- H&M’s “Conscious” collection does not represent ethical fashion
The Norwegian Consumer Authority have rightly pointed out H&M for illegal marketing this week, following an investigation into their recent launch its Conscious collection. H&M claim that they are working to make the fashion industry more sustainable. They’re doing something - yes, but using orange fibre and Pinatex does not absolve a giant global brand of employee exploitation or poor working conditions*.
- Misguided’s £1 bikini does nothing to help make the fashion industry more sustainable
If you follow any ethical fashion brands or Fashion Revolution on Instagram, you won’t have missed this. How much does a company pay its employees if they can afford to sell a bikini for £1? How much does a brand care about the environment and the quantity of textiles going to landfill every year when they promote such mindless consumerism? *Deep breaths*
- Feminist slogans on t-shirts and jumpers that are made in sweatshops
Our absolute pet peeve is women acting as though female empowerment is at the top of their agenda, without a consideration for how that £19.99 sweatshirt is made. It goes back to the famous Mahatma Gandhiji saying that no beauty in the finest cloth if it brings hunger and unhappiness. We are all about empowering women, but it’s not enough to feel good about your stance on feminism if you have no consideration over the individuals (usually women) that made your clothes.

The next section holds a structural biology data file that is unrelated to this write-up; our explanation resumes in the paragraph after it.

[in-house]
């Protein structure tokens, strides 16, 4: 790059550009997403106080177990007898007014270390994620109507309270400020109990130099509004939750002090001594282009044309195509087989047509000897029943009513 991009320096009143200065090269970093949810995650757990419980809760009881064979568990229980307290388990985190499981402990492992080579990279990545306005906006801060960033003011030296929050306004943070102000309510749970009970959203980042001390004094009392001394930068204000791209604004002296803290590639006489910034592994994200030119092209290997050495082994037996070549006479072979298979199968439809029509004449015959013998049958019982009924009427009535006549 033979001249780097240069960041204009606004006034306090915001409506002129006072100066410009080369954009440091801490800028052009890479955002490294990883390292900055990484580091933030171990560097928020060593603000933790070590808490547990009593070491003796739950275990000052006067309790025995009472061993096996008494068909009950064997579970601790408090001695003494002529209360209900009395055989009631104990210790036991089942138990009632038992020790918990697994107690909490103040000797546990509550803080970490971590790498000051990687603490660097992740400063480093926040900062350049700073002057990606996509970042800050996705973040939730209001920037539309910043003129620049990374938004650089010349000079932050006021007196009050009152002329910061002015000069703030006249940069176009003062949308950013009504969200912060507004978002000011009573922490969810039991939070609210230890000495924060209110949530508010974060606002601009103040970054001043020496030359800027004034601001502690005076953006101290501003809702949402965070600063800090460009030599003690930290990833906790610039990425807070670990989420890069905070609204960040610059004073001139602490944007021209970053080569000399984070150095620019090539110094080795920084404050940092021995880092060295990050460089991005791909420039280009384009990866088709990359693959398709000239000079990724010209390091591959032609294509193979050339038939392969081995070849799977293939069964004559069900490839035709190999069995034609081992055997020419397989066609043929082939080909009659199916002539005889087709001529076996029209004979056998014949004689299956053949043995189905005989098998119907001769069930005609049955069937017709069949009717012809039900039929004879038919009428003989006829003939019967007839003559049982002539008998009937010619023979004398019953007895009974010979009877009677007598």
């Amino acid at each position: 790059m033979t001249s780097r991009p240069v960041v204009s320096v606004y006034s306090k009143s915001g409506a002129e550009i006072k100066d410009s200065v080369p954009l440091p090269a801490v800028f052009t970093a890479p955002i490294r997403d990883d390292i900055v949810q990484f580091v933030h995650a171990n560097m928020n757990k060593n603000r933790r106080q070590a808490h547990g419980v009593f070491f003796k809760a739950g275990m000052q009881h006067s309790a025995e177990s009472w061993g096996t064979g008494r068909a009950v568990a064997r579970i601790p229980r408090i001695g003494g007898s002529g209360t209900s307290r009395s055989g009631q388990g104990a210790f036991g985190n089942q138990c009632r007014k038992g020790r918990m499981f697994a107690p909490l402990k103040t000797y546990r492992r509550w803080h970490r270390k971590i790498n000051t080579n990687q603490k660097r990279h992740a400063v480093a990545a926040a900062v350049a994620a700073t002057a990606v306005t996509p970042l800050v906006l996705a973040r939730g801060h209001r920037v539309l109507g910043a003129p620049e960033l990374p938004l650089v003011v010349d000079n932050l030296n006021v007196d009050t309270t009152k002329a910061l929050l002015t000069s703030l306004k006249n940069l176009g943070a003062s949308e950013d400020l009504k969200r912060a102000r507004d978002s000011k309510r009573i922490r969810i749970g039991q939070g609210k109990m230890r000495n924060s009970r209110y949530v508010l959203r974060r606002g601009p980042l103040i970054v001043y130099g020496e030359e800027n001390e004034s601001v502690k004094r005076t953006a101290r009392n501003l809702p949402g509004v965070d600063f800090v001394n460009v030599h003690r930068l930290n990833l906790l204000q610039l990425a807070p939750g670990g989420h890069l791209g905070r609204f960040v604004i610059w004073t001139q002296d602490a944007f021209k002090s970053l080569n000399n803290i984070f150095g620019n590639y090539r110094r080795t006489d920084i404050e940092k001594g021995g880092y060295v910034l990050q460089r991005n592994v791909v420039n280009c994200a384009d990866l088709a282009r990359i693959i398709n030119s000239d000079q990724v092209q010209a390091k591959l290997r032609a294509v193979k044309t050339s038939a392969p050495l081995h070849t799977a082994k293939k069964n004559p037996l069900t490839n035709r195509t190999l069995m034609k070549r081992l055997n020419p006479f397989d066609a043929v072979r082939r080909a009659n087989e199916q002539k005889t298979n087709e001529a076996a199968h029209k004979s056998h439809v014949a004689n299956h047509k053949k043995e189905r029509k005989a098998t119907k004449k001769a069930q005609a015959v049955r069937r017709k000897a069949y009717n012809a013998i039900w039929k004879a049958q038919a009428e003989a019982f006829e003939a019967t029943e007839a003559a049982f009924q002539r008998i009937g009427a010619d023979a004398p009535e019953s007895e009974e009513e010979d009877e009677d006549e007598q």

4. Eco-friendly clothing is so frustratingly difficult to find
About 60% of clothes globally are made out of non eco-friendly materials including nylon, viscose, and polyester. This means that if you shop solely on your high street, almost everything you put in your washing machine releases microplastics into the water system. The micro plastics issue is a clothing issue that the big brands are trying to ignore.
- I shouldn’t need to shop the “curvy” section to see an average sized woman
Diversity is one of the things that empowers women all over the world, by allowing us to all believe that we can be “them”. This goes beyond television and film - what about models? Scroll through your e-commerce womenswear site of choice and you’ll see rows upon rows of size 6, 8 and maybe 10 models. If you’re the average woman, you can’t see what clothes would look like on you without clicking out of the mainstream page onto the “curvy” section. How can that be OK?
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